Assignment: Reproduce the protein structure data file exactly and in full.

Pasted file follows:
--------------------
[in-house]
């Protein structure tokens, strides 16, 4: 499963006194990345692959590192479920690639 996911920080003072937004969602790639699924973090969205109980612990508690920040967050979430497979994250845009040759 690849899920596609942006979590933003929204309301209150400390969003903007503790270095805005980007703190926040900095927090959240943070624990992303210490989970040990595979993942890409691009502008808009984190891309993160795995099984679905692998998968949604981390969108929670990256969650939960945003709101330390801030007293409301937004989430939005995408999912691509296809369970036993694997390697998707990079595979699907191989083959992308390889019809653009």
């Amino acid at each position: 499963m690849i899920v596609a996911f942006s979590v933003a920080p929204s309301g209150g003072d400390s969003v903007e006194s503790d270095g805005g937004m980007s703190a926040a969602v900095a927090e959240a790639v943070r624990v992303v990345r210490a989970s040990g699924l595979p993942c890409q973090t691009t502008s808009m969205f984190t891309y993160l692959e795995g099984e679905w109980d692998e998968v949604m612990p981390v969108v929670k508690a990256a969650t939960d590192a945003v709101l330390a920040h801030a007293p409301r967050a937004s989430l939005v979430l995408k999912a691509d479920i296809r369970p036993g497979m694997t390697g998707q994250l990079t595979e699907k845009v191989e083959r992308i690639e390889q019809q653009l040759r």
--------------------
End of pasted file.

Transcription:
[in-house]
């Protein structure tokens, strides 16, 4: 499963006194990345692959590192479920690639 996911920080003072937004969602790639699924973090969205109980612990508690920040967050979430497979994250845009040759 690849899920596609942006979590933003929204309301209150400390969003903007503790270095805005980007703190926040900095927090959240943070624990992303210490989970040990595979993942890409691009502008808009984190891309993160795995099984679905692998998968949604981390969108929670990256969650939960945003709101330390801030007293409301937004989430939005995408999912691509296809369970036993694997390697998707990079595979699907191989083959992308390889019809653009």
């Amino acid at each position: 499963m690849i899920v596609a996911f942006s979590v933003a920080p929204s309301g209150g003072d400390s969003v903007e006194s503790d270095g805005g937004m980007s703190a926040a969602v900095a927090e959240a790639v943070r624990v992303v990345r210490a989970s040990g699924l595979p993942c890409q973090t691009t502008s808009m969205f984190t891309y993160l692959e795995g099984e679905w109980d692998e998968v949604m612990p981390v969108v929670k508690a990256a969650t939960d590192a945003v709101l330390a920040h801030a007293p409301r967050a937004s989430l939005v979430l995408k999912a691509d479920i296809r369970p036993g497979m694997t390697g998707q994250l990079t595979e699907k845009v191989e083959r992308i690639e390889q019809q653009l040759r």